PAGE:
When an open source advocate, open standards advocate, or, well, pretty much anyone that competes with Microsoft (news, site) sees an extended hand from the software giant toward better interoperability, they tend to look and see if the other hand's holding a spiked club.

Even so, the Redmond, WA company continues to push the message that it has seen the light regarding open standards and interoperability.

Microsoft and Interoperability

The Microsoft Interoperability Group has indeed been busy. Between the following, it's hard to argue that Microsoft isn't trying:

  • Maintaining a web site dedicated to Microsoft's open source initiatives and improving interoperability between Microsoft products and everyone else's (open source included)
  • The Microsoft NXT program to help open source ISVs extend their products to run on Microsoft technologies
  • The Microsoft Web Application Installer
  • Oxite
  • Supporting the Apache Software Foundation
  • Participating in the PHP project so that PHP will run better on Windows
  • Open sourcing ASP.NET MVC 1.0
  • IronRuby, Ruby for the Microsoft .NET framework
  • IronPython, Python for the Microsoft .NET framework
  • Opening protocols for Microsoft Office, Microsoft Office SharePoint Server and other key Microsoft properties

In part, these moves are driven by their Interoperability Executive Customer (IEC) Council, a group of over 35 CIOs and CTOs from governments and corporations worldwide. This council has identified six areas they see as vital barriers for interoperability:

  • Office Productivity and Collaboration Tools
  • Developer Tools and Runtime
  • Systems management
  • Security and identity Management
  • Business Process modeling
  • Interoperability Policy

One project led to through this group was for the Portuguese government's Agency for the Modernization of the Public Administration. Microsoft worked with them to create an interoperability framework that would allow people to access legacy systems running Linux, AIX, HP/UX and Windows with a single sign-on.

Another notable project is Moonlight, the open source Silverlight for Linux built by Novel with Microsoft's cooperation.

Conflicting Messages Inside and Outside Microsoft

Microsoft's Craig Shank, General Manager of the Microsoft Interoperability Group, says that, "Increasing globalization, rising Internet use and higher consumer and business expectations are driving increased demand for technology choice and flexibility." However, he and other open source proponents at Microsoft have to compete against conflicting messages from other voices at the company and an aggressive legal stance regarding protection of intellectual property and patents.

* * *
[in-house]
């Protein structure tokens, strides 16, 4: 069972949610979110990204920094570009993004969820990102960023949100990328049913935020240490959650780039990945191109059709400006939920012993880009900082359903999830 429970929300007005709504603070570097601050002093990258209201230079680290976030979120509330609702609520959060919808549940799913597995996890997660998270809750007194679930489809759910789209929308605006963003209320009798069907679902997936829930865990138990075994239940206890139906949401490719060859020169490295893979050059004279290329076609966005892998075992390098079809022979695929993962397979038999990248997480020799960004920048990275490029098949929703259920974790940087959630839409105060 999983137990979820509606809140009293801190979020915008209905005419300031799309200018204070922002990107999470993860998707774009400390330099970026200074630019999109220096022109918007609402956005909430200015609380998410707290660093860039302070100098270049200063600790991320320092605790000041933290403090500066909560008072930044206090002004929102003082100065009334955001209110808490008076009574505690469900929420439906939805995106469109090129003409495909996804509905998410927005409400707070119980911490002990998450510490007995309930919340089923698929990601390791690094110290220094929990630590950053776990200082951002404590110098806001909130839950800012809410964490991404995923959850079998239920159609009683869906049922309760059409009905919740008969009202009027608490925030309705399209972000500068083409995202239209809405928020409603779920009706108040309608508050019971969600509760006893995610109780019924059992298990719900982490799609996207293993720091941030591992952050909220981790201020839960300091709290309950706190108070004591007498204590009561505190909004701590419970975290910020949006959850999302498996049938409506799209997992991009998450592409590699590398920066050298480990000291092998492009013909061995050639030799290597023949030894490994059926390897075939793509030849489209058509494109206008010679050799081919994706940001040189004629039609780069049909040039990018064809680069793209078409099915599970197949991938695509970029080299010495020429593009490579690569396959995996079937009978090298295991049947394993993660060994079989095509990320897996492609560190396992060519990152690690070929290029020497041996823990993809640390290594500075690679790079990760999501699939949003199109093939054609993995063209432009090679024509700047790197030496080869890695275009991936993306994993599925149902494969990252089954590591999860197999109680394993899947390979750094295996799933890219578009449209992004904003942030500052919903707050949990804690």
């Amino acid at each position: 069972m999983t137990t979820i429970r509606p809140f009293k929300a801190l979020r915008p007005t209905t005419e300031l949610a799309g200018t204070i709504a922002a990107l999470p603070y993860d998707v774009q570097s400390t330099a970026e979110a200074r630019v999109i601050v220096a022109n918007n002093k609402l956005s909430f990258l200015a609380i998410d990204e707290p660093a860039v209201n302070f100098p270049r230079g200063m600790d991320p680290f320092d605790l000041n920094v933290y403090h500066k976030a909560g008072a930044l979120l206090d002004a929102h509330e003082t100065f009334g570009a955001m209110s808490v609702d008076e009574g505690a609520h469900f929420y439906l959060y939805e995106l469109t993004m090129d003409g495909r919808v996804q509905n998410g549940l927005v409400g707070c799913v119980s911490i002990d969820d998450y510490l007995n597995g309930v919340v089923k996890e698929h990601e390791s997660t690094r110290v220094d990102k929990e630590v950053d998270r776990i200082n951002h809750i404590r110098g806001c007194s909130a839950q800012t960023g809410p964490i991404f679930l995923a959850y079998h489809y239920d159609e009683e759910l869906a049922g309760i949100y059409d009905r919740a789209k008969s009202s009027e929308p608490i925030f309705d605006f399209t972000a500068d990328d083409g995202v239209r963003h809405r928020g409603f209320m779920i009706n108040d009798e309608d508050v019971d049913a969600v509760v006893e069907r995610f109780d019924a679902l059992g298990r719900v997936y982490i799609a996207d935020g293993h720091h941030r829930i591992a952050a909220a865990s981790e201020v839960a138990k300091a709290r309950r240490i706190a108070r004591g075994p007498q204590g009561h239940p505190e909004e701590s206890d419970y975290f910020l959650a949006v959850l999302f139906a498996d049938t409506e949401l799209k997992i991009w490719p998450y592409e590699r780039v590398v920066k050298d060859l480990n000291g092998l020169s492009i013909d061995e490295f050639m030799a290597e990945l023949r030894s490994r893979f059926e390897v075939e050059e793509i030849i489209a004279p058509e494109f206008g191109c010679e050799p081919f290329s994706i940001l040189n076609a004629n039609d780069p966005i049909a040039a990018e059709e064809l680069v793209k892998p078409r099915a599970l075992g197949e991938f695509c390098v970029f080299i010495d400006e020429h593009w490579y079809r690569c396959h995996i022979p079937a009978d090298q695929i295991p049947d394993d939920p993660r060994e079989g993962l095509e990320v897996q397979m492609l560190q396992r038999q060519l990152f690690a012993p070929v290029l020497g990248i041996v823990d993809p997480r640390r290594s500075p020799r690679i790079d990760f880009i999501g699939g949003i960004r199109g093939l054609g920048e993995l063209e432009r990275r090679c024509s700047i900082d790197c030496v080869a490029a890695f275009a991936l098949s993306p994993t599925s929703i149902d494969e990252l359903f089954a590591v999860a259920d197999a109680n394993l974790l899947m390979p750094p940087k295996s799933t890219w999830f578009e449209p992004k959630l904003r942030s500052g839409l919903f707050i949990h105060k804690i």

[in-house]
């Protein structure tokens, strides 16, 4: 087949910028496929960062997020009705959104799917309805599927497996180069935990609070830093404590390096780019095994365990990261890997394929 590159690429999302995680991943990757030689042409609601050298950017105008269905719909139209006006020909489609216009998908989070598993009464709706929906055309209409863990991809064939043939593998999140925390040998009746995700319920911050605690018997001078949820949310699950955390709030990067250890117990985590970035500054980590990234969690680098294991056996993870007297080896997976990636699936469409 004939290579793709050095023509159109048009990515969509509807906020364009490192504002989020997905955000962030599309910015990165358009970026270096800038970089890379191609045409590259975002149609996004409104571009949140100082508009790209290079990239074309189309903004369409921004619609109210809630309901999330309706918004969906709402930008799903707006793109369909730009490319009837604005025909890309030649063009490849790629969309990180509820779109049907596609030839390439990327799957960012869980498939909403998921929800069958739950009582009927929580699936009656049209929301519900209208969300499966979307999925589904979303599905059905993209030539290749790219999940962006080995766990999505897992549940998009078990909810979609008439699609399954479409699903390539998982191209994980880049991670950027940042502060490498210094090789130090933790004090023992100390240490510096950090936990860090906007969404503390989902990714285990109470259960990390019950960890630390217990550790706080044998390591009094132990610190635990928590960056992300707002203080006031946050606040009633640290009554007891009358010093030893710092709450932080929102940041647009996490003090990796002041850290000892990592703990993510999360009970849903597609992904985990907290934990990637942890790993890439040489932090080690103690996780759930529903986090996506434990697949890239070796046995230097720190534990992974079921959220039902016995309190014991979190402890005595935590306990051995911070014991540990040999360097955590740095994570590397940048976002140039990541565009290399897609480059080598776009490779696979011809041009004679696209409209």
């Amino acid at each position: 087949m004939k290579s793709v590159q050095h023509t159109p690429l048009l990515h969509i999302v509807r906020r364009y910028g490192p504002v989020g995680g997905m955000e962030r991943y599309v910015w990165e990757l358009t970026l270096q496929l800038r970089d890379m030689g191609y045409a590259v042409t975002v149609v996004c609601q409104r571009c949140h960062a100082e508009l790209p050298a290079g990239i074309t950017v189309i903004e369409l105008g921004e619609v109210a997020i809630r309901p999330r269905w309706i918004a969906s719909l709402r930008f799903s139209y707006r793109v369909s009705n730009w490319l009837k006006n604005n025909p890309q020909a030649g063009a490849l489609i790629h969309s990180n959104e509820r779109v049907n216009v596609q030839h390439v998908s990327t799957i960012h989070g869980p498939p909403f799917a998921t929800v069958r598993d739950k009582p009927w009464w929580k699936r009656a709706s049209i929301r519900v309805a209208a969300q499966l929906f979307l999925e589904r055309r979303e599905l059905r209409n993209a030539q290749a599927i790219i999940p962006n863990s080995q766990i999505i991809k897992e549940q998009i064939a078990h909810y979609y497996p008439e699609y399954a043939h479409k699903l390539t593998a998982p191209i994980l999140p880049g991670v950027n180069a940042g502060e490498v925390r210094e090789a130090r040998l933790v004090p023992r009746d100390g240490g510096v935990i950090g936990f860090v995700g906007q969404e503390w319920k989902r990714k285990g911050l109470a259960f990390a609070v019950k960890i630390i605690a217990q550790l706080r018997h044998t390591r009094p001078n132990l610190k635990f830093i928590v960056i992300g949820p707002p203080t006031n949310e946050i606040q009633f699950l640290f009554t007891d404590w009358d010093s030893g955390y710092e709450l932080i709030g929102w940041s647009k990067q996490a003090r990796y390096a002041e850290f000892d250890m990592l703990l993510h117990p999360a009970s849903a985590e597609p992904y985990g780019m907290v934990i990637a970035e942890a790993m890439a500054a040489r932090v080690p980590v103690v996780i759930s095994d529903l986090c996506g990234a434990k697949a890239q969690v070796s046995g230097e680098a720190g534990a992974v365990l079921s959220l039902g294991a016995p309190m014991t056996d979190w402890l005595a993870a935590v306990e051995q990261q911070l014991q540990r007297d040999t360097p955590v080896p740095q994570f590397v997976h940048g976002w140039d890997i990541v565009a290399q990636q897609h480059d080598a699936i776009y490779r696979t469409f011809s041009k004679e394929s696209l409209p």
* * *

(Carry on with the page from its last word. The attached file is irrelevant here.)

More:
More and more governments at all levels, such as the entire UK government and the French Gendarmerie, are committing to open source and open standards on a broad level. Many businesses and other organizations are moving more to free and open source solutions as they try to stretch shrinking budgets.

What may be happening is that Microsoft is simply seeing the writing on the wall: play ball and make sure your software works with other solutions, or you will become irrelevant.

However, there are those that feel that Microsoft is attempting to draw open source developers into porting their software to Windows and therefore making it less likely that people will feel the need to turn to Linux.

Consistency in Message is Critical

Only time will tell if this trend toward an open Microsoft (when they're not filing patent lawsuits) will continue. But as everyone waits to see which side of Microsoft will ultimately be left standing, at least customers can enjoy the benefits.

For example, the release of protocols for many popular Microsoft products enabled Alfresco to integrate its Alfresco Share solution with Microsoft SharePoint, even replace it.

If Microsoft is truly embracing open source as part of its business strategy, then consistency in message and action will be required to build trust. While many open source advocates may question their motives, at the very least there's no denying that Microsoft is putting its money and its efforts after its new "open for open source business" words.